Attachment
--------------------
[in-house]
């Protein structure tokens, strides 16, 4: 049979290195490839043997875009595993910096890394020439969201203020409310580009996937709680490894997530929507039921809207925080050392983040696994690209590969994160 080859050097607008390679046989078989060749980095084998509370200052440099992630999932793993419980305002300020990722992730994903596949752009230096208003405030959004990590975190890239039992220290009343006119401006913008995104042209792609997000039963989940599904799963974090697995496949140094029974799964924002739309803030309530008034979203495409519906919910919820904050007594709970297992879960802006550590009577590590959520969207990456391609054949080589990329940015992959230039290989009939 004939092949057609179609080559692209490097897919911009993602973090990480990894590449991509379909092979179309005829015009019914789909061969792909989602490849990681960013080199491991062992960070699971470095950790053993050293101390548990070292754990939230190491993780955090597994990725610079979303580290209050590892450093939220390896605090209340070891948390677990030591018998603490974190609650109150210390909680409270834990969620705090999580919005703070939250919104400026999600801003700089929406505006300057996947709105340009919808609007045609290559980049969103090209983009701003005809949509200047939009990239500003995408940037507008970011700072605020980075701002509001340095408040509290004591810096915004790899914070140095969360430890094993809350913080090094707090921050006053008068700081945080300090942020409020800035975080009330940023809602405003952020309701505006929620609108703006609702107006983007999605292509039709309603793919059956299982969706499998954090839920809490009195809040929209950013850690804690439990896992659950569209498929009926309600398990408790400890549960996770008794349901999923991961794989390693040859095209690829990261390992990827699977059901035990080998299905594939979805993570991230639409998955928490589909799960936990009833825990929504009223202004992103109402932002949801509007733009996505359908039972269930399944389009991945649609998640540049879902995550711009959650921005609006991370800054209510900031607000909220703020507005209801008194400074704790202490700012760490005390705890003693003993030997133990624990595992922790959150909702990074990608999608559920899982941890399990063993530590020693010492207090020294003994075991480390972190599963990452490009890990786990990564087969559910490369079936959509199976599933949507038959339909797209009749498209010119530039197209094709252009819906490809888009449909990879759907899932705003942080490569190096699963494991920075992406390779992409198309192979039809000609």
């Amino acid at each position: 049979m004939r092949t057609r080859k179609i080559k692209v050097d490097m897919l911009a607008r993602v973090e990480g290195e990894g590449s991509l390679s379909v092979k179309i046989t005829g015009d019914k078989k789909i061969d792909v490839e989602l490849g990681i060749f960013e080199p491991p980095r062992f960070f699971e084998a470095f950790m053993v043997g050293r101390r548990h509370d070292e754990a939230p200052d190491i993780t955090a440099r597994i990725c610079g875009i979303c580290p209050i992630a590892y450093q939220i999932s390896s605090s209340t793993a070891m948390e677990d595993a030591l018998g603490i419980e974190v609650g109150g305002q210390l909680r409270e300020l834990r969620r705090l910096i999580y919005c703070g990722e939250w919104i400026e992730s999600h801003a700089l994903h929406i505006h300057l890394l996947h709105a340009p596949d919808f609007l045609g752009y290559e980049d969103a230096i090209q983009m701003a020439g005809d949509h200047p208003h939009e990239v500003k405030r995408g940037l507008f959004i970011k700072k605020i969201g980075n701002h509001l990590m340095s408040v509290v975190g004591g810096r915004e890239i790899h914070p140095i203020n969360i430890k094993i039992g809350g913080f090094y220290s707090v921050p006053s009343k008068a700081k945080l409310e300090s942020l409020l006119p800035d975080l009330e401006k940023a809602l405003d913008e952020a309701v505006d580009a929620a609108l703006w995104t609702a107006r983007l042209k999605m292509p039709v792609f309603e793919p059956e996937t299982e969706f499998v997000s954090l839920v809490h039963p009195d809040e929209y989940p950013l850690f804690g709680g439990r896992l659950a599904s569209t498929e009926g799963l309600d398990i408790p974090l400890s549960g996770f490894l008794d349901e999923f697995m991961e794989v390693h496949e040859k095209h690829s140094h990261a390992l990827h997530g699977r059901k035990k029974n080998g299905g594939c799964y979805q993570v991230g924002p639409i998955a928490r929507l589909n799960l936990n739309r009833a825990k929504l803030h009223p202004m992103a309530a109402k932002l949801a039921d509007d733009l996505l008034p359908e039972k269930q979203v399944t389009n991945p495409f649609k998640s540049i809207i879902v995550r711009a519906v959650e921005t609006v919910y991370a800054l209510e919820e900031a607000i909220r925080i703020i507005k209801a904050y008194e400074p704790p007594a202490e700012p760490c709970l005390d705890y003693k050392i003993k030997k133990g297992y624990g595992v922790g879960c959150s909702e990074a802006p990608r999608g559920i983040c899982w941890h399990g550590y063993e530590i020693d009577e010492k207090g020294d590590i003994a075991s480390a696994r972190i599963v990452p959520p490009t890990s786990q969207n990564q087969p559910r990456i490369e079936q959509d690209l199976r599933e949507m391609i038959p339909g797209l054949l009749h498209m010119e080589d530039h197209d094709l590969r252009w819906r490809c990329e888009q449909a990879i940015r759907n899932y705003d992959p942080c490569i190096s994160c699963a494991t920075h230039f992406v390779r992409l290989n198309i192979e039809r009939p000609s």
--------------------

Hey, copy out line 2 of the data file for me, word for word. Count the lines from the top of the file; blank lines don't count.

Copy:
């Protein structure tokens, strides 16, 4: 049979290195490839043997875009595993910096890394020439969201203020409310580009996937709680490894997530929507039921809207925080050392983040696994690209590969994160 080859050097607008390679046989078989060749980095084998509370200052440099992630999932793993419980305002300020990722992730994903596949752009230096208003405030959004990590975190890239039992220290009343006119401006913008995104042209792609997000039963989940599904799963974090697995496949140094029974799964924002739309803030309530008034979203495409519906919910919820904050007594709970297992879960802006550590009577590590959520969207990456391609054949080589990329940015992959230039290989009939 004939092949057609179609080559692209490097897919911009993602973090990480990894590449991509379909092979179309005829015009019914789909061969792909989602490849990681960013080199491991062992960070699971470095950790053993050293101390548990070292754990939230190491993780955090597994990725610079979303580290209050590892450093939220390896605090209340070891948390677990030591018998603490974190609650109150210390909680409270834990969620705090999580919005703070939250919104400026999600801003700089929406505006300057996947709105340009919808609007045609290559980049969103090209983009701003005809949509200047939009990239500003995408940037507008970011700072605020980075701002509001340095408040509290004591810096915004790899914070140095969360430890094993809350913080090094707090921050006053008068700081945080300090942020409020800035975080009330940023809602405003952020309701505006929620609108703006609702107006983007999605292509039709309603793919059956299982969706499998954090839920809490009195809040929209950013850690804690439990896992659950569209498929009926309600398990408790400890549960996770008794349901999923991961794989390693040859095209690829990261390992990827699977059901035990080998299905594939979805993570991230639409998955928490589909799960936990009833825990929504009223202004992103109402932002949801509007733009996505359908039972269930399944389009991945649609998640540049879902995550711009959650921005609006991370800054209510900031607000909220703020507005209801008194400074704790202490700012760490005390705890003693003993030997133990624990595992922790959150909702990074990608999608559920899982941890399990063993530590020693010492207090020294003994075991480390972190599963990452490009890990786990990564087969559910490369079936959509199976599933949507038959339909797209009749498209010119530039197209094709252009819906490809888009449909990879759907899932705003942080490569190096699963494991920075992406390779992409198309192979039809000609």